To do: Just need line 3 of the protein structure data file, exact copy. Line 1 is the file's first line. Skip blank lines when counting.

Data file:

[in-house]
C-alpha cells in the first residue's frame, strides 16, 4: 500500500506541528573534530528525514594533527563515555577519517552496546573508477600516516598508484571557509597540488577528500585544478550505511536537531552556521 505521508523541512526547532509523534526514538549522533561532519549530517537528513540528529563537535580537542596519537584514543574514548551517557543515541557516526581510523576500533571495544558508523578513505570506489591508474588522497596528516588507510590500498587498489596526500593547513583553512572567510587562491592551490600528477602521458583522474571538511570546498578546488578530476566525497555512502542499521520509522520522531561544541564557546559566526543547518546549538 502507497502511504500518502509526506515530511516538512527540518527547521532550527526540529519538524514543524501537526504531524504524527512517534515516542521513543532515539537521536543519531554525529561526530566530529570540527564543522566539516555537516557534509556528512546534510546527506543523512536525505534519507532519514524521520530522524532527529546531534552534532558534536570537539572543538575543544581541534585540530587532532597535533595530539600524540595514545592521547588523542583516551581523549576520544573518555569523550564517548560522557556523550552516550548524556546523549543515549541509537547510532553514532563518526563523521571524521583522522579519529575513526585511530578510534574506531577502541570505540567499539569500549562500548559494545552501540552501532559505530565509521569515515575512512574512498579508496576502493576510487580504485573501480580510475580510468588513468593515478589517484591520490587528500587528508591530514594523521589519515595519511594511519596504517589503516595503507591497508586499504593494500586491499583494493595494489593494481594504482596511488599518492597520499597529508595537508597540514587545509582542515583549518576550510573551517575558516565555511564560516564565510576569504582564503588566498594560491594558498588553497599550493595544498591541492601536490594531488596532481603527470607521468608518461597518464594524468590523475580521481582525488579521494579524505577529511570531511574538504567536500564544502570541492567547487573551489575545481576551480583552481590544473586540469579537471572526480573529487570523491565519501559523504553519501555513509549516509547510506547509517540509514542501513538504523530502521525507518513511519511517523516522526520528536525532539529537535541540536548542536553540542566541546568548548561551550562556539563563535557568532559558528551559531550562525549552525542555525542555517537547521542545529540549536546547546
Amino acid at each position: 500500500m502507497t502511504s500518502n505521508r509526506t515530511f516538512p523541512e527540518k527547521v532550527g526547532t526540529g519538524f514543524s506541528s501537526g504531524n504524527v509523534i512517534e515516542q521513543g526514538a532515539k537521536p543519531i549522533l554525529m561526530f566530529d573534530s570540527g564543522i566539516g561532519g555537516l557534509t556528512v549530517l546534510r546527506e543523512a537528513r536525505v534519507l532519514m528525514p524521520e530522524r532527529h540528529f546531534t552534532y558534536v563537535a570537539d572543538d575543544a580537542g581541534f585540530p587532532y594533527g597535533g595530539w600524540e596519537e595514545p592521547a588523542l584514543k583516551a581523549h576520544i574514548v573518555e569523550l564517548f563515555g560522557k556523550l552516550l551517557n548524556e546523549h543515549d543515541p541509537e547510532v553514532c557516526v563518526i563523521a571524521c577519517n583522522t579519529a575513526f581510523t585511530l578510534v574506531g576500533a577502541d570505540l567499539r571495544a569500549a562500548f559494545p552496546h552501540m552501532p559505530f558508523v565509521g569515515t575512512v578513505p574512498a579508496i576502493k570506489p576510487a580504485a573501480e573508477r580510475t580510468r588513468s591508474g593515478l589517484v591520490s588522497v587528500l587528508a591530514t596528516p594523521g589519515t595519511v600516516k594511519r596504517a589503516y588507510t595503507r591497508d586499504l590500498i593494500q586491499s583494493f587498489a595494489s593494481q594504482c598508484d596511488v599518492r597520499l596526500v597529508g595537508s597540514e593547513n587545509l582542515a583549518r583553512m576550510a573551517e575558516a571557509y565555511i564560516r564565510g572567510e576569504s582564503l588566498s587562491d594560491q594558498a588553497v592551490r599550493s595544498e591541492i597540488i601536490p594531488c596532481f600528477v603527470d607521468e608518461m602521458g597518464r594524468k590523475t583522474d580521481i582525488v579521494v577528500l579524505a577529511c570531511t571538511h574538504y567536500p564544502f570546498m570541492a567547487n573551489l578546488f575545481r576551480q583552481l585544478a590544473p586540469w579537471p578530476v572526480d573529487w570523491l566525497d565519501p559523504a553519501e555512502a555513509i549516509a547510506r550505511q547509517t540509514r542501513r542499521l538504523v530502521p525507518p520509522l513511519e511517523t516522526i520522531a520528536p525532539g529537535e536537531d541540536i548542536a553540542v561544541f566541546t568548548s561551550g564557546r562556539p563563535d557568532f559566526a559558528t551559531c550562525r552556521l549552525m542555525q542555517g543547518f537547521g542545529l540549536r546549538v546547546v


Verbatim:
Amino acid at each position: 500500500m502507497t502511504s500518502n505521508r509526506t515530511f516538512p523541512e527540518k527547521v532550527g526547532t526540529g519538524f514543524s506541528s501537526g504531524n504524527v509523534i512517534e515516542q521513543g526514538a532515539k537521536p543519531i549522533l554525529m561526530f566530529d573534530s570540527g564543522i566539516g561532519g555537516l557534509t556528512v549530517l546534510r546527506e543523512a537528513r536525505v534519507l532519514m528525514p524521520e530522524r532527529h540528529f546531534t552534532y558534536v563537535a570537539d572543538d575543544a580537542g581541534f585540530p587532532y594533527g597535533g595530539w600524540e596519537e595514545p592521547a588523542l584514543k583516551a581523549h576520544i574514548v573518555e569523550l564517548f563515555g560522557k556523550l552516550l551517557n548524556e546523549h543515549d543515541p541509537e547510532v553514532c557516526v563518526i563523521a571524521c577519517n583522522t579519529a575513526f581510523t585511530l578510534v574506531g576500533a577502541d570505540l567499539r571495544a569500549a562500548f559494545p552496546h552501540m552501532p559505530f558508523v565509521g569515515t575512512v578513505p574512498a579508496i576502493k570506489p576510487a580504485a573501480e573508477r580510475t580510468r588513468s591508474g593515478l589517484v591520490s588522497v587528500l587528508a591530514t596528516p594523521g589519515t595519511v600516516k594511519r596504517a589503516y588507510t595503507r591497508d586499504l590500498i593494500q586491499s583494493f587498489a595494489s593494481q594504482c598508484d596511488v599518492r597520499l596526500v597529508g595537508s597540514e593547513n587545509l582542515a583549518r583553512m576550510a573551517e575558516a571557509y565555511i564560516r564565510g572567510e576569504s582564503l588566498s587562491d594560491q594558498a588553497v592551490r599550493s595544498e591541492i597540488i601536490p594531488c596532481f600528477v603527470d607521468e608518461m602521458g597518464r594524468k590523475t583522474d580521481i582525488v579521494v577528500l579524505a577529511c570531511t571538511h574538504y567536500p564544502f570546498m570541492a567547487n573551489l578546488f575545481r576551480q583552481l585544478a590544473p586540469w579537471p578530476v572526480d573529487w570523491l566525497d565519501p559523504a553519501e555512502a555513509i549516509a547510506r550505511q547509517t540509514r542501513r542499521l538504523v530502521p525507518p520509522l513511519e511517523t516522526i520522531a520528536p525532539g529537535e536537531d541540536i548542536a553540542v561544541f566541546t568548548s561551550g564557546r562556539p563563535d557568532f559566526a559558528t551559531c550562525r552556521l549552525m542555525q542555517g543547518f537547521g542545529l540549536r546549538v546547546v